Research and Development? What it is.

I wrote a post on digitalcircle.org today about the new Grant for R&D from InvestNI. Much like the stuff I’ve written about R&D Tax Relief and R&D Tax Credits (both of which are available), there’s some clearing up around the term “R&D” that needs to be done. During a conversation last week with Marty from … Continue reading “Research and Development? What it is.”

I wrote a post on digitalcircle.org today about the new Grant for R&D from InvestNI. Much like the stuff I’ve written about R&D Tax Relief and R&D Tax Credits (both of which are available), there’s some clearing up around the term “R&D” that needs to be done.

During a conversation last week with Marty from NoMoreArt in the Black Box Café, I said “Every line of code is…” and we both finished the sentence in entirely contradictory ways.

He said “Derived”. I said “Novel”.

Thing is, we’re both right.

Research and Development in these terms is difficult to define for software development and it galls me that R&D in these terms does not include the creation of digital content in any way despite the amount of time, technology and expertise that might be required to create that content.

In these terms, it means either “industrial research” or “experimental development”.

Industrial Research is defined as “Planned research to acquire new knowledge and skills to develop new (or significantly improved existing) products, processes or services (including prototypes).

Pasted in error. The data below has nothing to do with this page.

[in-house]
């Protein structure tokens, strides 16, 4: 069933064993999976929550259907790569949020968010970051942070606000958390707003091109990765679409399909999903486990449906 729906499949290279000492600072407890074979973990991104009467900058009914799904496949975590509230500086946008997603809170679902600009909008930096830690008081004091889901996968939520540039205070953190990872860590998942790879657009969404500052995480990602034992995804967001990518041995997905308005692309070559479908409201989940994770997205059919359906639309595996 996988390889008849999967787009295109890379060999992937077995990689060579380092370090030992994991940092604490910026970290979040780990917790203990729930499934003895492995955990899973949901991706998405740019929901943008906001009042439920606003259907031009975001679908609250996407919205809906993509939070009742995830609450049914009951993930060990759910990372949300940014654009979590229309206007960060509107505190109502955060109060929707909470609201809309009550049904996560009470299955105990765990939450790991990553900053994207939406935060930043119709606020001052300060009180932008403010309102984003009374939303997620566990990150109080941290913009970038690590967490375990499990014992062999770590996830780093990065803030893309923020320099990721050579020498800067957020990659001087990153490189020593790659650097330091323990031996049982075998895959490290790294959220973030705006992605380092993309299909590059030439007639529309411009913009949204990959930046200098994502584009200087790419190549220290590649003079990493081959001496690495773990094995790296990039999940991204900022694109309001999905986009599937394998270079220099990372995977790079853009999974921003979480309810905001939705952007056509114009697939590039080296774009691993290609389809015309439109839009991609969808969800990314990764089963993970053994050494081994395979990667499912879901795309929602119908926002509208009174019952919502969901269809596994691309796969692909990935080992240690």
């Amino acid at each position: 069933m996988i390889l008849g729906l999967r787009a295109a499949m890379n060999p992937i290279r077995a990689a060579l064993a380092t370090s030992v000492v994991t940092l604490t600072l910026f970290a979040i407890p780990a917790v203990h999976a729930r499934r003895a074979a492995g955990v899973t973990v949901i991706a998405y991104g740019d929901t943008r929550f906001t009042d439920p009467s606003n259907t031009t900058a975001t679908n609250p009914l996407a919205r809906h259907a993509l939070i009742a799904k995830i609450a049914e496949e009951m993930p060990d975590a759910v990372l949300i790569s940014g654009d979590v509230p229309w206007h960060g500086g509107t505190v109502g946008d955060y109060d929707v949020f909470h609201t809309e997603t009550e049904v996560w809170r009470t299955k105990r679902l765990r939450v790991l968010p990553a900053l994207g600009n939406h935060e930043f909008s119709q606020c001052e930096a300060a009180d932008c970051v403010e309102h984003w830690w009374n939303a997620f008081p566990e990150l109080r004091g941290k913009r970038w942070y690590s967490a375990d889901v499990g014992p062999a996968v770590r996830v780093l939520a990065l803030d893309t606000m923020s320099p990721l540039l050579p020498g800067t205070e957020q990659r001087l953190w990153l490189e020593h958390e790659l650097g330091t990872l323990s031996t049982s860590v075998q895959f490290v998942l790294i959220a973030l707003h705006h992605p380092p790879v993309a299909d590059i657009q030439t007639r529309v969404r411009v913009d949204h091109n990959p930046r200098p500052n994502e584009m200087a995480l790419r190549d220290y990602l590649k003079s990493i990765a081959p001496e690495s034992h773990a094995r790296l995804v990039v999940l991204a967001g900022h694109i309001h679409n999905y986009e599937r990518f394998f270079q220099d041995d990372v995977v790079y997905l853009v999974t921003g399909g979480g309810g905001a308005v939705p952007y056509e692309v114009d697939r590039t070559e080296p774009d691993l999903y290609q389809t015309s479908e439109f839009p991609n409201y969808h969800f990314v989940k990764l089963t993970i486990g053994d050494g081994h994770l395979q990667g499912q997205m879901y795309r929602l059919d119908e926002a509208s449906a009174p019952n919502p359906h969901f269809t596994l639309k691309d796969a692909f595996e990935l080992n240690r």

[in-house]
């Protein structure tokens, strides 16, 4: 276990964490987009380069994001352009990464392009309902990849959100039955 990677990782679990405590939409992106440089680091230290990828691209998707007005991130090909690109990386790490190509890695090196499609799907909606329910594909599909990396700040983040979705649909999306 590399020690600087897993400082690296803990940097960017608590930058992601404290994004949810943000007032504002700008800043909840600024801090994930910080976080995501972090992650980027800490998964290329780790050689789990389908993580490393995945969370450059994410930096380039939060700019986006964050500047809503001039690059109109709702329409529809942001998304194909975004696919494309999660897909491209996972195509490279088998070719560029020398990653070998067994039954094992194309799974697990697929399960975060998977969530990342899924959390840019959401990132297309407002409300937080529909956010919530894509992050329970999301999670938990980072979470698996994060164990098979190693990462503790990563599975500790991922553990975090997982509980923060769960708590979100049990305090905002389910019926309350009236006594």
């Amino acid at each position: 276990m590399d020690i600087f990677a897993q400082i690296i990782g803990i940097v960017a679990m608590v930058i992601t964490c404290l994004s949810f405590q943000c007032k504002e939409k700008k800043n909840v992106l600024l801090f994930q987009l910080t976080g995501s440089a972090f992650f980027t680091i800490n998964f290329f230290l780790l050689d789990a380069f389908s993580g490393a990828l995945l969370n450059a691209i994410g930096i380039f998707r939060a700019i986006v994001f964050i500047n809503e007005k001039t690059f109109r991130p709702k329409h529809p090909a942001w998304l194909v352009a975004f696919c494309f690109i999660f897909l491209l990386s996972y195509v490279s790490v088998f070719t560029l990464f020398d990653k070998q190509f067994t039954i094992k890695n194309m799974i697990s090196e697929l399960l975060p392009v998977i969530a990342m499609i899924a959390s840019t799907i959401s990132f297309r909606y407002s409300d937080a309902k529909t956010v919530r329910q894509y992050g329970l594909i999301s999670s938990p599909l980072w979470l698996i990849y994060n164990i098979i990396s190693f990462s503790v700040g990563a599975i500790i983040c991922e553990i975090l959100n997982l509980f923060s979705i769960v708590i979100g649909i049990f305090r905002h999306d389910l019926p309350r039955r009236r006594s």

Experimental Development is defined as “Existing knowledge/ skills used to plan/design new or improved products, processes or services.”

When writing a new application, you’re likely to be using “existing knowledge / skills” until you hit the wall where you have to do something new.

i.e. writing an image viewer is no big deal. Writing an image viewer that also handles audio, video, layers, multiple languages and internet content is “hard”. Especially when no-one else has done it.

To a degree I think software development gets a raw deal here. The work is as technical, as challenging as material science (for example) but the definitions don’t assist in the availability of grant aid. The province is looking forwards towards becoming a knowledge economy as we witness the manufacturing bastions of our past fall away.

We have to show our value here and while I think it’s a little harder to demonstrate real innovation in software in Northern Ireland (due as much to the lack of innate, home-grown talent capable of judging it for it’s real value), I think the possibilities for product-based, forward-thinking companies is immense.